Justice Department report finds evidence of racial bias in Ferguson policing and court system
The U.S. Justice Department released its long-awaited findings on allegations of abuse and racial bias within the Ferguson, Missouri police department and municipal court system. Nell Abram has more.
The 105-page document details a widespread pattern of unconstitutional police practices meted out with intentional racial bias. Attorney General Eric Holder summarized the findings in a Wednesday press conference:
“This investigation found a community that was deeply polarized; a community where deep distrust and hostility often characterized interactions between police and area residents. A community where local authorities consistently approached law enforcement not as a means for protecting public safety, but as a way to generate revenue. A community where both policing and municipal court practices were found to disproportionately harm African American residents. A community where this harm frequently appears to stem, at least in part, from racial bias – both implicit and explicit. And a community where all of these conditions, unlawful practices, and constitutional violations have not only severely undermined the public trust, eroded police legitimacy, and made local residents less safe – but created an intensely charged atmosphere where people feel under assault and under siege by those charged to serve and protect them.”
Among the data detailed in the report: African American residents were twice as likely as whites to be searched during routine traffic stops, but were 26 percent less likely to carry contraband. Between 2012 and 2014, all individuals who received five or more citations were black, and 85 percent of the total charges filed by the Ferguson Police Department were against African Americans, nearly all for “Manner of Walking Along Roadway,” and police dogs were deployed exclusively against black people. Further, the justice department report provides incontrovertible insight into a pervasive culture of racism not only in the Ferguson police department, but also across the municipal court system and among local public officials.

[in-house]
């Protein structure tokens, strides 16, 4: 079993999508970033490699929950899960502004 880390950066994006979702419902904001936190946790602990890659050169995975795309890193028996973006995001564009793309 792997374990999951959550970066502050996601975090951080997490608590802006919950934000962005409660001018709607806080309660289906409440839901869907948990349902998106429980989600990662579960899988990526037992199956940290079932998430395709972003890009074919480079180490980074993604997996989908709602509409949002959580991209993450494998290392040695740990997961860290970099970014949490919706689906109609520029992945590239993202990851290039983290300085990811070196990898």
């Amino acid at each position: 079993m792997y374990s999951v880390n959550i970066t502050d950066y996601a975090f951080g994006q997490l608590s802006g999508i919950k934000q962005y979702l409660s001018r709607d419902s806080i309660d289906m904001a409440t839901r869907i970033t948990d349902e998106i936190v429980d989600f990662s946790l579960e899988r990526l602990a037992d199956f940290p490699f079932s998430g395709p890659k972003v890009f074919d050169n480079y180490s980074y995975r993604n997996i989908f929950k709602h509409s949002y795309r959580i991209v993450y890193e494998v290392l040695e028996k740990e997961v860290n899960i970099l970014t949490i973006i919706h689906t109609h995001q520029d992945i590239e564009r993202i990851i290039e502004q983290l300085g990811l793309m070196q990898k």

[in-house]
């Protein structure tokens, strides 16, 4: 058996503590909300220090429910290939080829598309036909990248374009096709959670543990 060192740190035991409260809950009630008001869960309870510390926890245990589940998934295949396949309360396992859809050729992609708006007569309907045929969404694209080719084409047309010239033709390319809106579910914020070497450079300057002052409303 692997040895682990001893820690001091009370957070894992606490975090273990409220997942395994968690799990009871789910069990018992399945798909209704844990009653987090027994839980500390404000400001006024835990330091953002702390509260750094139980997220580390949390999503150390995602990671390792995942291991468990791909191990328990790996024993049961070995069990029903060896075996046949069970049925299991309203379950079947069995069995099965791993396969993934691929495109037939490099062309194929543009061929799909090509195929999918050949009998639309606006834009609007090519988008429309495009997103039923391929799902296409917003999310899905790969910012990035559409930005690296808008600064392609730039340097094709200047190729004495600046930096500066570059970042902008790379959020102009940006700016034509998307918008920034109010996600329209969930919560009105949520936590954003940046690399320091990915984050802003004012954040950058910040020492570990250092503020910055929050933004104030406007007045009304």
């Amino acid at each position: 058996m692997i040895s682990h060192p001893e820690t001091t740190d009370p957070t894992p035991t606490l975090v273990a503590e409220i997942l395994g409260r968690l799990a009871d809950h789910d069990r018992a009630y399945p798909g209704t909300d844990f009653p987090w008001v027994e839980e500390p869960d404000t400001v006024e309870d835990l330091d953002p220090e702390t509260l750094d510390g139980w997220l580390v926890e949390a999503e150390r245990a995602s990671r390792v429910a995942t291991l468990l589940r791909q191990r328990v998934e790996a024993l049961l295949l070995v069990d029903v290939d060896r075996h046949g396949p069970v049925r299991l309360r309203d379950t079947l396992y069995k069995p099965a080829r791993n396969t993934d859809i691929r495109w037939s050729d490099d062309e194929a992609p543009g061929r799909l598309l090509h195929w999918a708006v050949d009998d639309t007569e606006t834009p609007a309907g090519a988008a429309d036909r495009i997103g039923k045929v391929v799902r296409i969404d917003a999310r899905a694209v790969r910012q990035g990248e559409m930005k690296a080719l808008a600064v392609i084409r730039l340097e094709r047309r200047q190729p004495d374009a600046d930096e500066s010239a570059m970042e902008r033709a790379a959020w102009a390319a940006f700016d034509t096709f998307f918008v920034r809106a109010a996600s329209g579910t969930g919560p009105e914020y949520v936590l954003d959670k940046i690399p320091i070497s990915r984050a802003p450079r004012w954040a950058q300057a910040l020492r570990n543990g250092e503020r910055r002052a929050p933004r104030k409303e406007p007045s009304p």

Despite the findings, in a second report the DOJ announced that former-Ferguson police officer Darren Wilson will not face federal civil rights charges for killing Michael Brown in August of last year. “Michael Brown’s death, though a tragedy, did not involve prosecutable conduct on the part of Officer Wilson,” said Holder.
Brown’s family, however, does plan to take legal action in the form of a wrongful-death lawsuit against Darren Wilson. At a press conference broadcast by St. Louis television station KSDK, one of the lawyers representing Browns’ family, Attorney Anthony Grey, said that the burden of proof for federal or state charges is far different those in a civil case, adding that the family disagrees with the DOJ’s decision not to pursue charges.
“We have always felt from the very beginning that Officer Darren Wilson did not have to shoot and kill Mike Brown Jr. in broad daylight in the manner that he did,” said Grey. He argued that Wilson “had other options available to him and that he chose deadly force as his option and we plan to demonstrate in a court of law to reasonable people that the choice to use deadly force was unreasonable and unnecessary under those circumstances.”
Ferguson Mayor James Knowles distanced himself from the allegations of systemic racism, announcing at least one city staffer had already been terminated and at least one recent FPD hire is African American.
Mr. Holder also said that while the scope of the report was limited to the Ferguson, the concerns therein “are not confined to any one city, state, or geographic region. They implicate questions about fairness and trust that are national in scope.”